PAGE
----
SECY. ROBERT GATES: I am worried that we have had two presidents now in a row who have sent signals to the rest of the world that the United States is pulling back. President Obama's drawback in Afghanistan and the Middle East, leading from behind in Libya, refusal to enforce the red line in Syria, refusal to join the Asian Infrastructure Investment Bank that China was setting up, when all of our allies did, followed by President Trump berating our allies and pulling out of the Trans-Pacific Partnership, the Paris agreement and so on. I don't -- I'm not arguing the merits or demerits of any of these individual agreements, but the collective impact is to send a message to the rest of the world -- the United States is pulling back from the kind of leadership role we have exercised for the last 60 years. And I think one of the things we don't focus on enough is uniquely, we are the only major power in the world that has allies. China has no allies. Russia has no allies. And we treat our allies cavalierly at the risk of eliminating or weakening one of the great strengths we have that's a unique strength in the world.
So I think, I -- I am all in favor of being much more cautious in the use of American military forces abroad, and I think that's in part what both Obama and Trump are reacting to -- 17 years of war. So I am much in favor of being much more cautious using military force. But there's a difference between that and pulling back from our leadership of international institutions and international efforts to deal with problems.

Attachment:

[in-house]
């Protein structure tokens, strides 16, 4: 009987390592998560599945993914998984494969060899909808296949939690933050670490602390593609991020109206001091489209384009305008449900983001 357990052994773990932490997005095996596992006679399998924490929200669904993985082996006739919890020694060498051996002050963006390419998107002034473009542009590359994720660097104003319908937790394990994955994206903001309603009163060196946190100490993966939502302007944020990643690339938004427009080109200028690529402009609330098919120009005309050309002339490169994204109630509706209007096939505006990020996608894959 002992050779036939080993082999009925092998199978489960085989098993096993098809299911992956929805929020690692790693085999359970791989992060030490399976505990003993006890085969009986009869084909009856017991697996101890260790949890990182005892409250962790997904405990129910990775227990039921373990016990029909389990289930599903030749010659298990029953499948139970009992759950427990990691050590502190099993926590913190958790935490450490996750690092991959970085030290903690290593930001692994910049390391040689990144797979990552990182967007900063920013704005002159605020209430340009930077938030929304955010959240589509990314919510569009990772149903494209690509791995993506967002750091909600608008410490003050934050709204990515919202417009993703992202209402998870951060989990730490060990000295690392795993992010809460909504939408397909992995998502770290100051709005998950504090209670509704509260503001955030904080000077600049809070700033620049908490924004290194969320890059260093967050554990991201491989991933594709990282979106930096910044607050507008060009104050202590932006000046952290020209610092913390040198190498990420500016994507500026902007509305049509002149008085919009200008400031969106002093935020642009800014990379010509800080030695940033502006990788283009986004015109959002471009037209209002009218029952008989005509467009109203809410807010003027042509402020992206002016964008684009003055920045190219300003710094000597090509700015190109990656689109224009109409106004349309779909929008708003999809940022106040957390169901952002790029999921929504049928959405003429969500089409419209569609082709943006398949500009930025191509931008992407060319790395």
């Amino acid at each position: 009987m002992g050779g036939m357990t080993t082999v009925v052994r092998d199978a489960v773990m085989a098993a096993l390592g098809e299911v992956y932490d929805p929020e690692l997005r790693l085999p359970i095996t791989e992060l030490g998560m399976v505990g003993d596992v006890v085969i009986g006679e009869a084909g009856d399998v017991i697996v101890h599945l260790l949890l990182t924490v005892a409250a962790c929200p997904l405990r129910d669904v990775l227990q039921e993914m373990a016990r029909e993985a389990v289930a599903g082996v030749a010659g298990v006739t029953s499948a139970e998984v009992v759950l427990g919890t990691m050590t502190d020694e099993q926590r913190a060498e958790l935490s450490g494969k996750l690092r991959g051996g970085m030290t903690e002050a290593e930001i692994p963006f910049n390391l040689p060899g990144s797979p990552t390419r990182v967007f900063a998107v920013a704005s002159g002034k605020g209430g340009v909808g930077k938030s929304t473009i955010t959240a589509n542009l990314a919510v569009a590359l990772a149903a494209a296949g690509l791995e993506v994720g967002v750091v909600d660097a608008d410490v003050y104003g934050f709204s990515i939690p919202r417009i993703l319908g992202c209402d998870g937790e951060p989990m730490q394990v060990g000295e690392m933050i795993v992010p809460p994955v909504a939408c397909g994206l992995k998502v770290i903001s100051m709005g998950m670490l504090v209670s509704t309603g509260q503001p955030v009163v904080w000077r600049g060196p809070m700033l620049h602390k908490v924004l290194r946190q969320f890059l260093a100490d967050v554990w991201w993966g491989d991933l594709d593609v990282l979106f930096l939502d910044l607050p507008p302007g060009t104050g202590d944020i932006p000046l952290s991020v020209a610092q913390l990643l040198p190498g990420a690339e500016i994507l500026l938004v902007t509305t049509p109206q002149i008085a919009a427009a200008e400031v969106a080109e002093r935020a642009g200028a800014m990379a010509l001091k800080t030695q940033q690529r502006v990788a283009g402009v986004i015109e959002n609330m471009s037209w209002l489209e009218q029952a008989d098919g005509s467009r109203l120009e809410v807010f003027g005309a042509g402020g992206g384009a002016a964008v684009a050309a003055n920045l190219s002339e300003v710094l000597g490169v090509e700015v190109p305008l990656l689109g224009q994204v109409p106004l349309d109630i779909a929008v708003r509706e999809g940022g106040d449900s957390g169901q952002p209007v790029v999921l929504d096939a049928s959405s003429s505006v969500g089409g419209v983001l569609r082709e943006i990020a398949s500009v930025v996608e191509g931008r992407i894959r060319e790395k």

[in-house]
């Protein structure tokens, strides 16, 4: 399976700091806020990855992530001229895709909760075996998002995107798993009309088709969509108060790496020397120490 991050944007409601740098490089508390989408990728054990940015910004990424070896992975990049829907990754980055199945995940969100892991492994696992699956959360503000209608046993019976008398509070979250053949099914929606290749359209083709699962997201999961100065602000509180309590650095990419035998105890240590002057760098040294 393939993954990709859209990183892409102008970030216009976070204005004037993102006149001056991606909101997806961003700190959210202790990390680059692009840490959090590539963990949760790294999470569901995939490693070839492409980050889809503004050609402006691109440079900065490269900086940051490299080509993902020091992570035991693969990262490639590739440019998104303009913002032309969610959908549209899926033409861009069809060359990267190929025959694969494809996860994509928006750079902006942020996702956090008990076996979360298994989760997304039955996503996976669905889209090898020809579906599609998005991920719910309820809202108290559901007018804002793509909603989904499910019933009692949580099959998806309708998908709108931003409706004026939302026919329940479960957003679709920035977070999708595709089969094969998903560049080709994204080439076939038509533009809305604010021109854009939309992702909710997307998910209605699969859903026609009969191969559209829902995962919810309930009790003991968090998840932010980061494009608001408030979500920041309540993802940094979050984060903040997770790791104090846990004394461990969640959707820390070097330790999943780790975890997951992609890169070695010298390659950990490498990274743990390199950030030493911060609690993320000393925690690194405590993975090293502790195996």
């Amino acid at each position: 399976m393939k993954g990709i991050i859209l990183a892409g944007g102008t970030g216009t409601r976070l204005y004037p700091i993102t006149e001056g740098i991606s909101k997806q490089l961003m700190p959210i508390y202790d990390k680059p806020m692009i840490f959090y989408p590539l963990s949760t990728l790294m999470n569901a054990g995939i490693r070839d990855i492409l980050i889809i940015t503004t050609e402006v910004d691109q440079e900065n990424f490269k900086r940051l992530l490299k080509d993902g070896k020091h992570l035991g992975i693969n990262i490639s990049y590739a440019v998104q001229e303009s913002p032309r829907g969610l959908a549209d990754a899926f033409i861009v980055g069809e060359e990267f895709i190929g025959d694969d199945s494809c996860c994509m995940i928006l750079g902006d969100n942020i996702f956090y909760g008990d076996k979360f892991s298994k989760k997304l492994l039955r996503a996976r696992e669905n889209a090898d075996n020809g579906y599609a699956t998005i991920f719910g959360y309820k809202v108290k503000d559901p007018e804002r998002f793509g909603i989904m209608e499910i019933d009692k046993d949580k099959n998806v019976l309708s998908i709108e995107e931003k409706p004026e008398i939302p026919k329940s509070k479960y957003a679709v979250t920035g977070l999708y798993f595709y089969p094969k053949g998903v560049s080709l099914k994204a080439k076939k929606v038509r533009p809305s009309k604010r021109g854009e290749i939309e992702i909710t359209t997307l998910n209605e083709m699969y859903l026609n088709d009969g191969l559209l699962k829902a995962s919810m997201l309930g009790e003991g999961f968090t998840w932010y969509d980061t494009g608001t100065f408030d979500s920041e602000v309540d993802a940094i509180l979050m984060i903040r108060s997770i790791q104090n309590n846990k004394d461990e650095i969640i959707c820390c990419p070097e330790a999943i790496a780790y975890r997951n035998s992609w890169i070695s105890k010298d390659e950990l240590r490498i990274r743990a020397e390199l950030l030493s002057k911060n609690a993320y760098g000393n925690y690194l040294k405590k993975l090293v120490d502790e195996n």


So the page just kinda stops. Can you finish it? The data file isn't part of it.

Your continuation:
MARGARET BRENNAN: Final question. How -- how do you assess President Trump at this point of his presidency?
SECY. ROBERT GATES: I think the jury is still out, so to speak.
MARGARET BRENNAN: But you've moved away from your initial criticism of him in 2016.
SECY. ROBERT GATES: Well I wrote -- I wrote an op-ed that talked about the things that he had said about foreign policy in the campaign. And -- and those things concern me. I'm concerned about the way he's treated our allies. By the same token, I -- I think that his -- his tougher approach to North Korea has paid dividends. We'll see how many dividends they pay, over how long a time.
I think that his tough talk with the Europeans has accomplished something that all of the rest of us, who berated them for not spending enough on defense -- they are beginning to increase defense spending. So it's -- it's not an, an entirely one-sided picture in my view.
MARGARET BRENNAN: Thank you very much for your time.
SECY. ROBERT GATES: My pleasure.